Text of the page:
Paraduodenal pancreatitis, also known as groove pancreatitis, is a rare form of chronic pancreatitis that masquerades as pancreatic adenocarcinoma affecting the pancreaticoduodenal groove, a potential space between the head of the pancreas, duodenum, and common bile duct. Two forms of groove pancreatitis have been described. The segmental form involves the pancreatic head with development of scar tissue within the groove, whereas the pure form affects the groove only, sparing the pancreatic head. Imaging findings of groove pancreatitis often overlap with primary duodenal, ampullary, or pancreatic neoplasms, which often results in a diagnostic challenge. In addition, paraduodenal pancreatitis can be mistaken for cystic pancreatic lesions, especially when there is involvement of the duodenal wall. Preoperative recognition of this entity is very important in order to avoid unnecessary procedures, although surgery, such as pancreaticoduodenectomy, may still be required to relieve obstructive symptoms. In this article, the pathophysiology and magnetic resonance imaging characteristics of paraduodenal pancreatitis and important benign and malignant mimics are discussed.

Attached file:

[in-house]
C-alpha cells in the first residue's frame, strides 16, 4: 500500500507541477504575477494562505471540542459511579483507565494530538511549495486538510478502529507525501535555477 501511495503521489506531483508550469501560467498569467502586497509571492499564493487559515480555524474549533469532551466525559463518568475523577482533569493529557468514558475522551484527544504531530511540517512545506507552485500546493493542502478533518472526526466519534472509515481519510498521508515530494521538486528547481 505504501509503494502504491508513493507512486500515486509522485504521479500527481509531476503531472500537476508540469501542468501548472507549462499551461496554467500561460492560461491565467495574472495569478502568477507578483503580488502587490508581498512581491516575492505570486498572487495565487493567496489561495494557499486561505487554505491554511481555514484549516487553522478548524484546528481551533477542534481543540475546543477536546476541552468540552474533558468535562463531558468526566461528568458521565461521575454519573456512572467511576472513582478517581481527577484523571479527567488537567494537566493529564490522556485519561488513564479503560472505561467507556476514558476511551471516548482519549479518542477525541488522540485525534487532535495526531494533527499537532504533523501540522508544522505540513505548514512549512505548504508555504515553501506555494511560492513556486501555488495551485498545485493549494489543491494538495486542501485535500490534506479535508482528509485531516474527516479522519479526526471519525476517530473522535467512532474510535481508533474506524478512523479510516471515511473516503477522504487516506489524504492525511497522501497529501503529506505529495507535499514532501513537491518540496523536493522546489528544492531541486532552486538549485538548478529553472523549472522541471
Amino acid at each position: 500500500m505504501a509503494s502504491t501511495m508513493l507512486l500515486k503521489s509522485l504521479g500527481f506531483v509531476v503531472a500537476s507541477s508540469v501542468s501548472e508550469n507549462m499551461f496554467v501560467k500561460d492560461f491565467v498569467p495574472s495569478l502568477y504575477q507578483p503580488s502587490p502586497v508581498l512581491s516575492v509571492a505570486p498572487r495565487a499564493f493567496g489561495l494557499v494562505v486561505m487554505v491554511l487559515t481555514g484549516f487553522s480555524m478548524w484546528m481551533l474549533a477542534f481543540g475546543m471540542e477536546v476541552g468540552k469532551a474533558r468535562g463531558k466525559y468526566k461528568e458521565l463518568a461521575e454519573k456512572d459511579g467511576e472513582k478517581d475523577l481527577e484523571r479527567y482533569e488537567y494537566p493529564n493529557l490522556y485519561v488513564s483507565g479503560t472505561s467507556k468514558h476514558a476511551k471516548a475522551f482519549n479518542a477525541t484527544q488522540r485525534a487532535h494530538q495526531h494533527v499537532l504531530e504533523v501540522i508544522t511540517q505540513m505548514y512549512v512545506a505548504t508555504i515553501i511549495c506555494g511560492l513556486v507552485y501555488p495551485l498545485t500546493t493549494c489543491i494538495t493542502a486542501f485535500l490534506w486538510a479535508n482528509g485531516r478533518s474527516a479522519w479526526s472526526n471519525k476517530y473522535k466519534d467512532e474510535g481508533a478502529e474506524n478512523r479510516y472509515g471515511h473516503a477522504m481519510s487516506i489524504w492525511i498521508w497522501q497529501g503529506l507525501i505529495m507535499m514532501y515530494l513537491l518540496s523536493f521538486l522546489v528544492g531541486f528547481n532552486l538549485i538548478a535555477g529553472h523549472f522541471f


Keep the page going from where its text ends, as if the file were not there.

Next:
Magnetic resonance imaging (MRI) Paraduodenal pancreatitis (PDP) Pancreatic adenocarcinoma
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The authors would like to express special thanks to Ms Nadezda Krasnoperova-Brown, Senior Graphic Designer, Communication and Creative Services, Department of Radiology and Imaging Sciences, Emory University School of Medicine, for drawing Fig. 1.
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